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Measuring Poverty in the United States: History and Current Issues

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  • Daniel Weinberg

Abstract

Formal measurement of poverty in the United States is now about 40 years old. This paper first briefly describes the origins and basis of the official poverty thresholds adopted by the federal government in the late 1960s. Then, it discusses in some detail some of the more current issues that observers suggest must be addressed if changes are to be made. The final sections discuss recent efforts to propose alternates to the current official approach.

Suggested Citation

  • Daniel Weinberg, 2006. "Measuring Poverty in the United States: History and Current Issues," Working Papers 06-11, Center for Economic Studies, U.S. Census Bureau.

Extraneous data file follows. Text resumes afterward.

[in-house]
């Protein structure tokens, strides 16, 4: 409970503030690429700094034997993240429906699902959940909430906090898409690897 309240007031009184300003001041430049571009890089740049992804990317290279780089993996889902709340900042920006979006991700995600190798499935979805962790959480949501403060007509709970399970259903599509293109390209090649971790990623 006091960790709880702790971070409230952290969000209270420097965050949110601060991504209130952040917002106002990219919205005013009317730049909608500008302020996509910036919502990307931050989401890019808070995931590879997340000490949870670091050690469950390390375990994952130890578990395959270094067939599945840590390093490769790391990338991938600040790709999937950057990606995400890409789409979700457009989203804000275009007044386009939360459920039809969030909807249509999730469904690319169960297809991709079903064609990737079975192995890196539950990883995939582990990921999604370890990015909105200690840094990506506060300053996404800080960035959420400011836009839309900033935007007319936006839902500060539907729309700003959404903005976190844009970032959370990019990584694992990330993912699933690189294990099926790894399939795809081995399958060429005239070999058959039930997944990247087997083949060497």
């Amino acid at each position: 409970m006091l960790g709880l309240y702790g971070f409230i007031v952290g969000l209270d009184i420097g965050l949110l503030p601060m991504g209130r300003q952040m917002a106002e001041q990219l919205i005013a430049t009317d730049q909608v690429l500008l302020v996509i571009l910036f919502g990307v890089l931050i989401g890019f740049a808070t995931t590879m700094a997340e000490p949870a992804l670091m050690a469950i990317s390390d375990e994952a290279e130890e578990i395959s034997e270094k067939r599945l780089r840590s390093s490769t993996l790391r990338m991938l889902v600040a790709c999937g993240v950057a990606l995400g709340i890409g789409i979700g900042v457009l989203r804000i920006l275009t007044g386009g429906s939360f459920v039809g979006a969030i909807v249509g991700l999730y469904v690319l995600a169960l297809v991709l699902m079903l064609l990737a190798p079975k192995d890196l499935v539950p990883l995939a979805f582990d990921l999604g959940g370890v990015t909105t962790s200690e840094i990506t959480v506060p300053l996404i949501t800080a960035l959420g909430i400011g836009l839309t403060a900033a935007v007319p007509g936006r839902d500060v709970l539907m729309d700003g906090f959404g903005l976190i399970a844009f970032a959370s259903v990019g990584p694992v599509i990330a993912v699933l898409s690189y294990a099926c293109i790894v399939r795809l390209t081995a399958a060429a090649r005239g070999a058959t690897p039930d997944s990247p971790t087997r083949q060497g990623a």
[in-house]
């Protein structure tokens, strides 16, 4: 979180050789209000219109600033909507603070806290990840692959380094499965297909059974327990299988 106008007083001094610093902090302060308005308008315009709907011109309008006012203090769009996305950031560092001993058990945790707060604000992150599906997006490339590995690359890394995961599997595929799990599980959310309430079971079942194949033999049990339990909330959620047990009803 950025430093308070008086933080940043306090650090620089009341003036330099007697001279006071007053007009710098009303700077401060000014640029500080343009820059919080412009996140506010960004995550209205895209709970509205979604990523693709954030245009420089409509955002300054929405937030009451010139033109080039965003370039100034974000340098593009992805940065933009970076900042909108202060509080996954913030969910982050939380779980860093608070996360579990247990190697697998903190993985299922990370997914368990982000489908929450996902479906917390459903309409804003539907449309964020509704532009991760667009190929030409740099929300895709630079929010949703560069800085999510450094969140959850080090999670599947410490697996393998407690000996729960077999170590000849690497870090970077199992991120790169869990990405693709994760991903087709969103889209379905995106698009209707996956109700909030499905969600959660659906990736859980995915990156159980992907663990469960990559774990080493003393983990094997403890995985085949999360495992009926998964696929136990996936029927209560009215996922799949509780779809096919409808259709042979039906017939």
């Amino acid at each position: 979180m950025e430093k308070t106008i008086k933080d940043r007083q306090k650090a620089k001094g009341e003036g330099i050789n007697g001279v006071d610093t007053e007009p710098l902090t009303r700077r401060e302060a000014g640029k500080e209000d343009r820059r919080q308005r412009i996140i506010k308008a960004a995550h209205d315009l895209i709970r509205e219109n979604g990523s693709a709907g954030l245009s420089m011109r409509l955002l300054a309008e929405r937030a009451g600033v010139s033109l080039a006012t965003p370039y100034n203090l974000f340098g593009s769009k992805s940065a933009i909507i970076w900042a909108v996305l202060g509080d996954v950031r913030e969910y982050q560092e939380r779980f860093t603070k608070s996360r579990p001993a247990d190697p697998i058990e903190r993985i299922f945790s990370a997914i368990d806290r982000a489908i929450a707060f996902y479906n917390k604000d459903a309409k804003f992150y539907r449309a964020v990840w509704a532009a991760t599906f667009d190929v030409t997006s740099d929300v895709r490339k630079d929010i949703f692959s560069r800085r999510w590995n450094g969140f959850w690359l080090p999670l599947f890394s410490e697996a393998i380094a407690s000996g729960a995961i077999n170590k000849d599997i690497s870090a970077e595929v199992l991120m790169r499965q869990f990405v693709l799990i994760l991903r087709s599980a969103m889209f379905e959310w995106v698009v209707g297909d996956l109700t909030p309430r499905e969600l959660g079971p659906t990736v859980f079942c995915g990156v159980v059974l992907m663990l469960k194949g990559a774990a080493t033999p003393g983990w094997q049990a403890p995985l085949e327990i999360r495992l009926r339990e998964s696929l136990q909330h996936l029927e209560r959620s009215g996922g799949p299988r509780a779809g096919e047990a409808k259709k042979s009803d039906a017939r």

• Handle: RePEc:cen:wpaper:06-11
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    File URL: https://www2.census.gov/ces/wp/2006/CES-WP-06-11.pdf
    File Function: First version, 2006
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    References listed on IDEAS

    as
    1. David M. Cutler & Lawrence F. Katz, 1991. "Macroeconomic Performance and the Disadvantaged," Brookings Papers on Economic Activity, Economic Studies Program, The Brookings Institution, vol. 22(2), pages 1-74.
    2. Daniel Weinberg, 2005. "Alternative Measures of Income Poverty and the Anti-Poverty Effects of Taxes and Transfers," Working Papers 05-08, Center for Economic Studies, U.S. Census Bureau.
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    Cited by:

    1. Joo, Myungkook, 2011. "Effects of federal programs on children: Absolute poverty, relative poverty, and income inequality," Children and Youth Services Review, Elsevier, vol. 33(7), pages 1203-1211, July.

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